US secretary of state speaks with Nigerien president amid coup attempt
'US condemns efforts to overthrow Niger's constitutional order by force and emphasizes that our partnership depends on the pursuit of democratic governance,' Blinken tells Bazoum
By Aurore Bonny
DOUALA, Cameroon (AA) – US Secretary of State Antony Blinken on Thursday spoke with Nigerien President Mohamed Bazoum, who is currently resisting a coup attempt staged by a military faction, and expressed Washington's support for democracy in the western African country.
"I told him of our support for the democratically elected president of Niger. The United States condemns efforts to overthrow Niger's constitutional order by force and emphasizes that our partnership depends on the pursuit of democratic governance," Blinken said on Twitter, citing a phone conversation with the Nigerien president.
President Bazoum has been detained by elements of the presidential guard since Wednesday morning, and later some soldiers appeared on national television late Wednesday to announce the removal of the head of state.
Calling themselves the National Council for the Safeguarding of the Country, they read out a coup statement in a video and broadcast on state television ORTN.
According to the statement issued by Col. Major Amadou Abdramane, Bazoum has been deposed and the constitution has been suspended due to the country's deteriorating security situation and socioeconomic crisis.
A curfew will be imposed between 10 p.m. and 5 a.m. local time, and all borders have been closed, the statement added.
Several African and Western leaders, as well as the UN, have condemned the current events in Niger, urging soldiers involved in the attempted coup to return to their barracks.
UN Secretary-General Antonio Guterres has also spoken with Bazoum, who, according to the presidency, is in good health with the national guards, which are ready to attack elements of the presidential guard involved in the coup attempt.
"The hard-won gains will be safeguarded. All Nigeriens who love democracy and freedom will see to it," Bazoum said on Twitter on Thursday.
- Niger premier decries coup attempt
Niger's interim Prime Minister Hassoumi Massoudou condemned the coup attempt, telling France24 on Thursday that the putschist has not waited for the end of the mediation process initiated on Wednesday by Mahamadou Issoufou, Bazoum's predecessor, and Nigeria's President Ahmed Tinubu who also serves as the president of the Economic Community of West African States (ECOWAS).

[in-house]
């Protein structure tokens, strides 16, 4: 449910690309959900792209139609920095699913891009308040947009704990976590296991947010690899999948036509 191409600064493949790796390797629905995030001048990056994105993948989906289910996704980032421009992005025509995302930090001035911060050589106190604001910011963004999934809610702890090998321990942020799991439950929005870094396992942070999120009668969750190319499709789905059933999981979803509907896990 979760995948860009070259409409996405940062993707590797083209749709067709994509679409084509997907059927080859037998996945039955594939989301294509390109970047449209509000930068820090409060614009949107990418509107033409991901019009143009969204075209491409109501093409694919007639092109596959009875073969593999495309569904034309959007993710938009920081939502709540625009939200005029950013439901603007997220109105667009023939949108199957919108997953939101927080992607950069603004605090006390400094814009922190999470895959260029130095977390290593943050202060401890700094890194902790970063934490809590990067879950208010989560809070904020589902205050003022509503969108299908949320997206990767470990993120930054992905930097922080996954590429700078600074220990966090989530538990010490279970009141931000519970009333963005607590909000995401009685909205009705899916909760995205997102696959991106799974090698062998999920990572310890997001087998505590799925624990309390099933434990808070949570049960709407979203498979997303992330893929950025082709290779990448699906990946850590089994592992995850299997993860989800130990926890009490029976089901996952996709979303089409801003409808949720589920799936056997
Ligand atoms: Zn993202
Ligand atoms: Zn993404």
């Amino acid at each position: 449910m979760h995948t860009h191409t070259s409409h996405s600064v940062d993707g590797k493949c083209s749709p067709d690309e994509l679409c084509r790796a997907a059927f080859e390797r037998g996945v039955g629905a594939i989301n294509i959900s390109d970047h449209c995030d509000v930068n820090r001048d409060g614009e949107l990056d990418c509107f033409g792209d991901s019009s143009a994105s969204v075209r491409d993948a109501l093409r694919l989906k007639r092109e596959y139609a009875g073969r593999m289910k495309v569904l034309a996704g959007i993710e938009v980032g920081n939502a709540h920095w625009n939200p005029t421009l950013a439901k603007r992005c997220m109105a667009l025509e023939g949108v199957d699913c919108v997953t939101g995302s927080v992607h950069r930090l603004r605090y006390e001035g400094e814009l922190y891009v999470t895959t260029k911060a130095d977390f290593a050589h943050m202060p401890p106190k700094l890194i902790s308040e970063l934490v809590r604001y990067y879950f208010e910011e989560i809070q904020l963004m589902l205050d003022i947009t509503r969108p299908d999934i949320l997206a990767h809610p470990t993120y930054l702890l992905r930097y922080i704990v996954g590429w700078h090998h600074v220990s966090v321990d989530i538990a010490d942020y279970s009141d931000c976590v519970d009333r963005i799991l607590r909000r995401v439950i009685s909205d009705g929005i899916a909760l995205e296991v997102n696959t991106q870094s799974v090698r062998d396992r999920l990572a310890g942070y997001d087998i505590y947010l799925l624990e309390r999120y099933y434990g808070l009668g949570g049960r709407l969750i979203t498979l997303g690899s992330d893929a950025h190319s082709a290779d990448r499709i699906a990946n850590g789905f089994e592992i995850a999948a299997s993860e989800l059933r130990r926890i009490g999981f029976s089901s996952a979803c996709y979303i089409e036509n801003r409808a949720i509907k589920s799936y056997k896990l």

"A Nigerian delegation arrived to mediate, as did former President Issoufou. However, before the mediation concluded, the putschist issued a statement declaring their seizure of power. We believe that there is no fait accompli: the legal and legitimate power is that of Bazoum. There has been an attempted coup that we cannot consider," Massoudou declared.
The whole army is not involved, least of all, the army chief, who has not spoken out, he said.
"The people of Niger cannot accept this. We have totally overcome this anachronistic mode of expression by a tiny fringe of the population that wants to take and exercise power through force. We call on these officers to fall in line, accept dialogue, and let the institutions continue to function," he added.
He said the coup attempt is ineffective because it is "underway in Niger" and is being carried out by "fake officers."
When asked about the possible reasons for this coup attempt, he asserted that it is not due to a crisis in Niger.
"There is no fundamental crisis in Niger. We have terrorism, which we have sufficiently tamed through actions with remarkable results. They can't add another problem to this one," he said.
- Tense-calm in Niamey
On Thursday, the capital Niamey is tense-calm after protests in support of democracy the day before.
"I slept very little during the night, which is normal given the circumstances. I stayed at home this morning because we were told not to go out. Our organization advised us not to go out. We're working from home. But it's relatively calm," a local resident told Anadolu over the phone, requesting anonymity due to his personal security.
"We're looking at the news that's circulating left and right, and there hasn't been much movement in the other regions of Niger as a result of the putschist's announcement. Some people are going about their business, and it's a rainy morning, a sign of blessing on the occasion of Ashura (an Islamic 10-day mourning period)," he added.
Niger, a landlocked West African country, has had a turbulent history, having faced numerous coups and coup attempts since its independence from France in 1960.
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